Code Blue: Support for cold weather homeless shelters

January 13, 2015, 11:33 AM UTC

Most Americans say that local governments should be required to provide shelter to the homeless when it's freezing outside

As temperatures drop again in the northern part of the country, cities have begun to open the doors of their cold weather shelters. How cold, exactly, it has to get depends on the city. In Washington D.C. and New York, shelters open when it hits freezing, but in Baltimore they won't open until it's 13 degrees with windchill. The problem isn't just limited to northern cities, however, as the national cold snap recently saw a homeless man die from hypothermia in Myrtle Beach

YouGov's latest research shows that 68% of Americans say that local governments should be required to find beds for the homeless when it's below freezing outside, though 19% oppose such a requirement to provide shelter. A majority of every demographic group supports a shelter requirement when it's freezing. Support is highest in the Northeast (72%) and lowest in the West (59%). In the West, which includes the ever sunny and rarely freezing California coast, 25% say that local governments should not have to shelter the homeless when it's freezing.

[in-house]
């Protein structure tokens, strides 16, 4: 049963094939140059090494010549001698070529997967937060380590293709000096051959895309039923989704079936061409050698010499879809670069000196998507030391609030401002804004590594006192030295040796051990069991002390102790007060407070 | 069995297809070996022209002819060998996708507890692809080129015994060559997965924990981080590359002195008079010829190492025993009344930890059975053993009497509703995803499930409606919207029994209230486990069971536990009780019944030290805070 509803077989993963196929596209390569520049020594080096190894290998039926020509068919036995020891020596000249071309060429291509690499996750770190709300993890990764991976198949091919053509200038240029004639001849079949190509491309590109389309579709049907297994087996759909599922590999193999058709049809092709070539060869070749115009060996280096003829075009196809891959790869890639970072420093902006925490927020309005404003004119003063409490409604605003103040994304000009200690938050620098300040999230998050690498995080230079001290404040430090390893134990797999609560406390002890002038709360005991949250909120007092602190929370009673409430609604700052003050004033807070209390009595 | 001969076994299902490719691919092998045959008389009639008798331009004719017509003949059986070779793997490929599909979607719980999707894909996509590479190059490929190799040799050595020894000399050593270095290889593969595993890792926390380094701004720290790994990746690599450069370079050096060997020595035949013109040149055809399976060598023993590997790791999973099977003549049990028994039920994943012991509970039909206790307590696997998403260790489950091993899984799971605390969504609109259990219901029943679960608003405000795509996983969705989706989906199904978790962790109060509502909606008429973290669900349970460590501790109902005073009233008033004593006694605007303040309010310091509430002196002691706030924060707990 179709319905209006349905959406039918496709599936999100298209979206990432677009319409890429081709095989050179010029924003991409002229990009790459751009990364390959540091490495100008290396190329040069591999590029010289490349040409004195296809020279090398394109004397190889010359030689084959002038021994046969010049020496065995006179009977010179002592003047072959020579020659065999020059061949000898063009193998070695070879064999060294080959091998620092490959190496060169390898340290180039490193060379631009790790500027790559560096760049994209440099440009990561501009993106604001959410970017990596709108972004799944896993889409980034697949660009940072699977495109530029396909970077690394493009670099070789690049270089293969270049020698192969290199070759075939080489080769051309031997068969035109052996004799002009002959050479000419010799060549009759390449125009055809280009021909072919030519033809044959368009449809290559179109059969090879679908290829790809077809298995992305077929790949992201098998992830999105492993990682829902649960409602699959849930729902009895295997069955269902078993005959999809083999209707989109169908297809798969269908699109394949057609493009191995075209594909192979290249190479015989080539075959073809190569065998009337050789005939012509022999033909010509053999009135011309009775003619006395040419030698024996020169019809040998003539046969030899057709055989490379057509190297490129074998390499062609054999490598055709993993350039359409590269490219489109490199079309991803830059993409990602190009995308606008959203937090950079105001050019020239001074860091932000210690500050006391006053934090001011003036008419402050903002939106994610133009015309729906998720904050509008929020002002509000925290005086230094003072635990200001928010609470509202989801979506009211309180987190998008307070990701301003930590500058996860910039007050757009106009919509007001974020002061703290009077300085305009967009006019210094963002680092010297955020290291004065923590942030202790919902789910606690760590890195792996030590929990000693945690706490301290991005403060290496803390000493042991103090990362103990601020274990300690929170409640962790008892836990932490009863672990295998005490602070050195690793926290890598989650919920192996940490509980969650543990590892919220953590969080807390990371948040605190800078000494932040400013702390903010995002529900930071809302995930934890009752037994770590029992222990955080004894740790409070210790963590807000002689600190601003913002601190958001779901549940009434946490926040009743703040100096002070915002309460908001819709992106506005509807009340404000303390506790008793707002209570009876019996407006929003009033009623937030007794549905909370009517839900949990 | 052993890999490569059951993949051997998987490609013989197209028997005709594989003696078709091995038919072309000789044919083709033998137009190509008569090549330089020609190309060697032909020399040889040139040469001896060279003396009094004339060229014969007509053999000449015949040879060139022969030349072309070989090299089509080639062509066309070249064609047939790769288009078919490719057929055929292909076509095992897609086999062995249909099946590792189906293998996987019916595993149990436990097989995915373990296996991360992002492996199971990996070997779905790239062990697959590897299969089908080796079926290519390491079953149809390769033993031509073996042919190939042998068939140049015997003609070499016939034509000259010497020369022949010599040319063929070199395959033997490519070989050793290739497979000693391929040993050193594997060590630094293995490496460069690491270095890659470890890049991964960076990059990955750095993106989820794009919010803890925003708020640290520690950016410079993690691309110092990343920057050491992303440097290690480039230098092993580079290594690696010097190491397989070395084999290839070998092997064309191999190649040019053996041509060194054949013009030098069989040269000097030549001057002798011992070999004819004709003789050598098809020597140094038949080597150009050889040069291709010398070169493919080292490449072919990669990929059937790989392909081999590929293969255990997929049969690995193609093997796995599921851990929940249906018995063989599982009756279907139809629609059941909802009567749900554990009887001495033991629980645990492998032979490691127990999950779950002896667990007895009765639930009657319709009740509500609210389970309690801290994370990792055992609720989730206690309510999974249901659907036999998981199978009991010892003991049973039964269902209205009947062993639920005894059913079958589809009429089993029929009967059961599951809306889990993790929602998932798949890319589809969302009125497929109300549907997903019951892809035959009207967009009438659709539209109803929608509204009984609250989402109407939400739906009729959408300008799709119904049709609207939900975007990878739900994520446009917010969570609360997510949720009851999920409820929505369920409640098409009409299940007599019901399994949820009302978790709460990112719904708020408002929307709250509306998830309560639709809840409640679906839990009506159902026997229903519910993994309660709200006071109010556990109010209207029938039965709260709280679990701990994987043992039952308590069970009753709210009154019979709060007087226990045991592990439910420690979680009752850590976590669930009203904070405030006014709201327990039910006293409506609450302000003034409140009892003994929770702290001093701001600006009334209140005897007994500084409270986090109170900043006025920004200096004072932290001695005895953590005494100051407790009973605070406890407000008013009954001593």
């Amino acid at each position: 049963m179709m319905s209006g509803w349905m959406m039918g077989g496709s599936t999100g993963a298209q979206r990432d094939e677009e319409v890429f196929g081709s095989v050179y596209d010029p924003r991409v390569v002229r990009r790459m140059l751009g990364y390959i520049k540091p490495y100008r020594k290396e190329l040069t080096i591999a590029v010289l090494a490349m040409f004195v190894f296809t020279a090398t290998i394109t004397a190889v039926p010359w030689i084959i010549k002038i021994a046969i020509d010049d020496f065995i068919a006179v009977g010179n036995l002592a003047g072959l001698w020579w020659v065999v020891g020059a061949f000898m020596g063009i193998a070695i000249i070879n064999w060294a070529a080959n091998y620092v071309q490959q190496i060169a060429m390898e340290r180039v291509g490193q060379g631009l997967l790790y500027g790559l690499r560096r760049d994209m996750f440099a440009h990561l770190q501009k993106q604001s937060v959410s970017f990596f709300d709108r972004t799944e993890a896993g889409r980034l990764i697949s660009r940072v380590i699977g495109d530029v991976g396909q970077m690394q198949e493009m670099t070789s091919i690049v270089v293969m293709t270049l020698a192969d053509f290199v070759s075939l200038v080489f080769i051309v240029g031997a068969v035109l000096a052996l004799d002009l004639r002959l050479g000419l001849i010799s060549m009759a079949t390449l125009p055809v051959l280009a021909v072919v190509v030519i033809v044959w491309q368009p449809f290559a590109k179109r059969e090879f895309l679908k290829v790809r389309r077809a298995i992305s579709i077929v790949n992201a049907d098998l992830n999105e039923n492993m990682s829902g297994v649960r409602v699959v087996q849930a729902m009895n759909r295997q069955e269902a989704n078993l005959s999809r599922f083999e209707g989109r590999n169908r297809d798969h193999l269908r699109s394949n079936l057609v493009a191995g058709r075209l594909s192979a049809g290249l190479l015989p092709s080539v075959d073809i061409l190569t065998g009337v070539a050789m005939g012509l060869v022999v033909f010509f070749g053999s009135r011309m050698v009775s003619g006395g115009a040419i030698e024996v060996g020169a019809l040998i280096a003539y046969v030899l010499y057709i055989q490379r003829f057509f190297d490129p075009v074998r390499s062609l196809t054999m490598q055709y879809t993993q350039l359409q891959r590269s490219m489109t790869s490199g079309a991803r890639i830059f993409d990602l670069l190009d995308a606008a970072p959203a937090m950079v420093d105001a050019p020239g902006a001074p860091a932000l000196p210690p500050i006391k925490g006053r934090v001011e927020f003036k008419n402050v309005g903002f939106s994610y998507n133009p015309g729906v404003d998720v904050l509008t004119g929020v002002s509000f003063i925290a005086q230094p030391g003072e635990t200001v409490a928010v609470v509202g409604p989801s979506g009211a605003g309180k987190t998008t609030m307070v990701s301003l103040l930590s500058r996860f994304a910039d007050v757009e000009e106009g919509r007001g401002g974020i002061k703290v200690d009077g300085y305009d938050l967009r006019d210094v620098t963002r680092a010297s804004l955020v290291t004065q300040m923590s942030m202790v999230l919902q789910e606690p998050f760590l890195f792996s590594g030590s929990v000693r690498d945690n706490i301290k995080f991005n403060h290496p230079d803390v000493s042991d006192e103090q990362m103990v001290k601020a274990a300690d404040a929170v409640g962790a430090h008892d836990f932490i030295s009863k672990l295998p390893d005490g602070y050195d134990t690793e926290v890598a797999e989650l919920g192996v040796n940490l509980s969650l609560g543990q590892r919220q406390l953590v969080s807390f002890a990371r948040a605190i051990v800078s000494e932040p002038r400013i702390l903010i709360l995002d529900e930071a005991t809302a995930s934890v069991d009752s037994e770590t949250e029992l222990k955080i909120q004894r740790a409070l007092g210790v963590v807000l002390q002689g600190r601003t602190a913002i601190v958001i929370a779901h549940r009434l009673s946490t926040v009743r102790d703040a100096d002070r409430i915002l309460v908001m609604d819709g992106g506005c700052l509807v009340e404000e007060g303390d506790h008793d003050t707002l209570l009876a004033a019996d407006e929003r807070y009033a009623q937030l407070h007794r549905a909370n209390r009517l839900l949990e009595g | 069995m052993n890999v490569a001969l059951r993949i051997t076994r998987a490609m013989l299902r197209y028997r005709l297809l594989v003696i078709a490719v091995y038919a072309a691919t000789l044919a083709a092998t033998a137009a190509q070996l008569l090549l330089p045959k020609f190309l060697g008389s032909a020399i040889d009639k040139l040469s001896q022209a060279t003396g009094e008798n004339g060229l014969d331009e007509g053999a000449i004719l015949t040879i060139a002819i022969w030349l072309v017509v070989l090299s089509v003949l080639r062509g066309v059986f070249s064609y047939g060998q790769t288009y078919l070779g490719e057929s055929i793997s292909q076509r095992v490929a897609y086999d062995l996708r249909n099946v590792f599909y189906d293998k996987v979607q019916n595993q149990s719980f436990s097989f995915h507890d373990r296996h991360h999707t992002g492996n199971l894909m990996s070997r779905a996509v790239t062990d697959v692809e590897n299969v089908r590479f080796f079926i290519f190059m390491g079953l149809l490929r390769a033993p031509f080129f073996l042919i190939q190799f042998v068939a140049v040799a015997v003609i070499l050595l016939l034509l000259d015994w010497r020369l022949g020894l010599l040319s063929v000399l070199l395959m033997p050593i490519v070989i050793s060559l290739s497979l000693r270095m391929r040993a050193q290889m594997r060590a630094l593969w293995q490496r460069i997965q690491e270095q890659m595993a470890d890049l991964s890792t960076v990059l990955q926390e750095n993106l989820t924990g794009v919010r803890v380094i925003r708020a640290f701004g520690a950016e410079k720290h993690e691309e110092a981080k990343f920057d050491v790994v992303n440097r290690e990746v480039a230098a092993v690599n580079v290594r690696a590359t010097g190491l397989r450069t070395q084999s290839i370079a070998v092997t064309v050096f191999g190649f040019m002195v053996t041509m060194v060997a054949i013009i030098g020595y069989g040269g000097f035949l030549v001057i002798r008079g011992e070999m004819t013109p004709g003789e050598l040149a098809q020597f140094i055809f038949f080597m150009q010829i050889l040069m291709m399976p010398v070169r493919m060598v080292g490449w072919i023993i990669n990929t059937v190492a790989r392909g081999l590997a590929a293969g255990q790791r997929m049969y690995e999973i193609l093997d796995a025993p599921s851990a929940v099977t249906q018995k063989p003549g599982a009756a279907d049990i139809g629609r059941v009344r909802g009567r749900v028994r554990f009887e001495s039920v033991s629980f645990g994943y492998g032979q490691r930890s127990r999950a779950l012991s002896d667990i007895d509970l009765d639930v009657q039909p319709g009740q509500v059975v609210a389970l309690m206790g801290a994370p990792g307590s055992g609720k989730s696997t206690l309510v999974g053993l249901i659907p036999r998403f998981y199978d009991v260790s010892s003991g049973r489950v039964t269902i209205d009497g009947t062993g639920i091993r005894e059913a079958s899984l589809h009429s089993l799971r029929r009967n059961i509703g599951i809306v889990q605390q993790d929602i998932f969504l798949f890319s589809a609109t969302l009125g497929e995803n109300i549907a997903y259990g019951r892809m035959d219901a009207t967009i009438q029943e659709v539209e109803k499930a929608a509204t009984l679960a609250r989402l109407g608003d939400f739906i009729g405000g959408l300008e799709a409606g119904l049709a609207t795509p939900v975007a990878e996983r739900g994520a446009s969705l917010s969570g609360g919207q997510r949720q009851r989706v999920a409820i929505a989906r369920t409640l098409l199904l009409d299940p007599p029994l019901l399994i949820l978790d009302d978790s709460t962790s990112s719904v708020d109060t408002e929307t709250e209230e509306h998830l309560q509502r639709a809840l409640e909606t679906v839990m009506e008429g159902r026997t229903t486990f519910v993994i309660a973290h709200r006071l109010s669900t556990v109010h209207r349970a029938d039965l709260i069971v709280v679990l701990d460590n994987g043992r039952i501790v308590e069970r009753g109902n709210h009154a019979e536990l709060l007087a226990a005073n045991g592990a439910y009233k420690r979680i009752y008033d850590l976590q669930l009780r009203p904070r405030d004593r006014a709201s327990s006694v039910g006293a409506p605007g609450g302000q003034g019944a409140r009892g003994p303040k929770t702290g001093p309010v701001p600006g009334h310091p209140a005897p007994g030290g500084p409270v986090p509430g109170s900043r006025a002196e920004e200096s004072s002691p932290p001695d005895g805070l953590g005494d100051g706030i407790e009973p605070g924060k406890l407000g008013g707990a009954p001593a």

Asked about providing shelter for the homeless regardless of the weather, Americans only narrowly favor (43%) rather than oppose (38%) requiring local governments to find shelter space for every homeless person in the community throughout the year. There is a significant partisan divide on this question, with 60% of Democrats saying that local governments should provide year-round shelter, while 60% of Republicans say that they should not. 

Regionally, most people in the Northeast (54%) think that local governments should provide shelter through the year. In the South people also tend to agree (45%), but in the Midwest and West tend to oppose the requirement. 46% of people in each region say that governments should not provide year-round shelter for the homeless.

Full poll results can be found here.